Synchrony during acoustic interactions in the bushcricket Mecopoda 'Chirper' (Tettigoniidae:Orthoptera) is generated by a combination of chirp-by-chirp resetting and change in intrinsic chirp rate

J Comp Physiol A Neuroethol Sens Neural Behav Physiol. 2007 Jan;193(1):51-65. doi: 10.1007/s00359-006-0170-1. Epub 2006 Sep 16.

Abstract

In several bushcricket species, individual males synchronise their chirps during acoustic interactions. Synchrony is imperfect with the chirps of one male leading or lagging the other by a few milliseconds. Imperfect synchrony is believed to have evolved in response to female preferences for leading chirps. We investigated the mechanism underlying synchrony in the bushcricket species Mecopoda 'Chirper' from Southern India using playback experiments and simulations of pairwise interactions. We also investigated whether intrinsic chirp period is a good predictor of leading probability during interactions between males. The mechanism underlying synchrony in this species differs from previously reported mechanisms in that it involves both a change in the oscillator's intrinsic rate and resetting on a chirp-by-chirp basis. The form of the phase response curve differs from those of previously reported firefly and bushcricket species including the closely related Malaysian species Mecopoda elongata. Simulations exploring oscillator properties showed that the outcome of pairwise interactions was independent of initial phase and alternation was not possible. Solo intrinsic chirp period was a relatively good predictor of leading probability. However, changing the intrinsic period during interactions could enable males with longer periods to lead during acoustic interactions.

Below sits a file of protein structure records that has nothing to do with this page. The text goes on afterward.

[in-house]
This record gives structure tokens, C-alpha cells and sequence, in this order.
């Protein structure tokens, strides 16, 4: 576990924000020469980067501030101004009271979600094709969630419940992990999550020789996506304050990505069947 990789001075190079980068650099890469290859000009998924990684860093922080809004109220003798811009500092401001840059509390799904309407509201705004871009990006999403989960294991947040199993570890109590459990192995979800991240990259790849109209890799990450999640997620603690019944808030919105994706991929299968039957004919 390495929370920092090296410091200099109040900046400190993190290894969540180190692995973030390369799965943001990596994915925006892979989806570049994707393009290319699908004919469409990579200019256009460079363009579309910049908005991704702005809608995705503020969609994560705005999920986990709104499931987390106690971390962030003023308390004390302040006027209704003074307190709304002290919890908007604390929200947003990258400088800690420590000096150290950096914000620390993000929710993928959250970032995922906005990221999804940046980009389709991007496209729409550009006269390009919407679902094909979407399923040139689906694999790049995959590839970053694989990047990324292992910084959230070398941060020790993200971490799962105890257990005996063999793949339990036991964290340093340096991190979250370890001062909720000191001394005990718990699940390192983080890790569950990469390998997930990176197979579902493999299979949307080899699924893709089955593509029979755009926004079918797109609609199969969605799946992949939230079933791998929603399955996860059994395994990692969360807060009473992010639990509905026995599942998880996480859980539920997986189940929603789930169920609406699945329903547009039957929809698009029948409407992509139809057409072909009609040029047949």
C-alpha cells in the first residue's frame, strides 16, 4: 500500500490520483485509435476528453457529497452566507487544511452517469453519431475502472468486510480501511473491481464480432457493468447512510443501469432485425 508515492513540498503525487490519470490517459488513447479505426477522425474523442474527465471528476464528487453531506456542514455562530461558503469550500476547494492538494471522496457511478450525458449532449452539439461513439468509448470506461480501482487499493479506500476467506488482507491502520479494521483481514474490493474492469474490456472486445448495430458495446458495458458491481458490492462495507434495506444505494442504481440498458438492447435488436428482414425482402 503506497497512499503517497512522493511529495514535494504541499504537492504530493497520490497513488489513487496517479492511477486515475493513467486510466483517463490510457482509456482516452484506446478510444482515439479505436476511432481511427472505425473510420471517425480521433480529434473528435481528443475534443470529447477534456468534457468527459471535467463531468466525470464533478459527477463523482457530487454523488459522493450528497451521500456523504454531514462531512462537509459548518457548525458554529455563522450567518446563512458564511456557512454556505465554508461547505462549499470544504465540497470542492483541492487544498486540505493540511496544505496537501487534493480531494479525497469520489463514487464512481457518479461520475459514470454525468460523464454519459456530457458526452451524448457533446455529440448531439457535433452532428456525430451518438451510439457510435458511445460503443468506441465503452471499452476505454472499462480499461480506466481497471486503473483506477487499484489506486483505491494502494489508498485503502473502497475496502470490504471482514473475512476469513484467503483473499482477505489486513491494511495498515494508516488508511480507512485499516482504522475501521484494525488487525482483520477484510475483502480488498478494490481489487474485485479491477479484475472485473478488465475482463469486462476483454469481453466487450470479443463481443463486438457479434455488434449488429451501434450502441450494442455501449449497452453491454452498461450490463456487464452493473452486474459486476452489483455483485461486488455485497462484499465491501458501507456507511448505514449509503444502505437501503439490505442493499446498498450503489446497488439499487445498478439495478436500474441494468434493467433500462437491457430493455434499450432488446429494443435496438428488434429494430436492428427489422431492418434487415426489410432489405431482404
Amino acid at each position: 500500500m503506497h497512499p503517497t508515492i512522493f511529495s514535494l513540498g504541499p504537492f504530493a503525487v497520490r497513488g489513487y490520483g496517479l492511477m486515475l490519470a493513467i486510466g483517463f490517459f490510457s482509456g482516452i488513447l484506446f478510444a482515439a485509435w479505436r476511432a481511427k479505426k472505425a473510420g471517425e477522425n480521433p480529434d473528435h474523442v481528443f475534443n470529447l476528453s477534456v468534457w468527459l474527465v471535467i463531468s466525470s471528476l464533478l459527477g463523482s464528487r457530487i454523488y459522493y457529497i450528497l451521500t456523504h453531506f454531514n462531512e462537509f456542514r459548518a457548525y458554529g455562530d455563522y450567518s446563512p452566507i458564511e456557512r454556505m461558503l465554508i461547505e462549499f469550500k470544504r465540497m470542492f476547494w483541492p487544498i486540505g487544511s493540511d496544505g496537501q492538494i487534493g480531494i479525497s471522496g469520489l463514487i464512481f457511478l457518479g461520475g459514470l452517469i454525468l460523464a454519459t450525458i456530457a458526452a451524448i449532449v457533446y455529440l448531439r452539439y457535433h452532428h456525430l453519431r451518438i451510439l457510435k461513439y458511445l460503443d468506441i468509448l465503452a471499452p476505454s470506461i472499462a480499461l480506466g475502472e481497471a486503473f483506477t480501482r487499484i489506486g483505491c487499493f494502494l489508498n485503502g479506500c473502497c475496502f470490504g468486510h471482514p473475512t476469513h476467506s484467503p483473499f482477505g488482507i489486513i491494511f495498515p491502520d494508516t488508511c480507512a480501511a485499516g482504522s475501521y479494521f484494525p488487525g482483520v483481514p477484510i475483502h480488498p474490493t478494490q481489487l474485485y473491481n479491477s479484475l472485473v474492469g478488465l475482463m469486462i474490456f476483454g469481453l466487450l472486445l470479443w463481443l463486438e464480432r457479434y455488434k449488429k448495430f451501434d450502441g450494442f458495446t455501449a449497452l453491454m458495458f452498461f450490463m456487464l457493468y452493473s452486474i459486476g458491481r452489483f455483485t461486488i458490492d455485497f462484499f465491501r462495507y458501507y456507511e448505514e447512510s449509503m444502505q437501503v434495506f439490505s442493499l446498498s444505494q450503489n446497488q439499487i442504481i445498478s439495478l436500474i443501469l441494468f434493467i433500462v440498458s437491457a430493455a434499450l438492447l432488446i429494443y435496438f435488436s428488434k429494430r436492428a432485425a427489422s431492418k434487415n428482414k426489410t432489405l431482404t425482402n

MeSH terms

  • Animal Communication*
  • Animals
  • Chi-Square Distribution
  • Computer Simulation
  • Cooperative Behavior*
  • Gryllidae / physiology*
  • Male
  • Models, Biological
  • Oscillometry / veterinary
  • Periodicity*
  • Sound Spectrography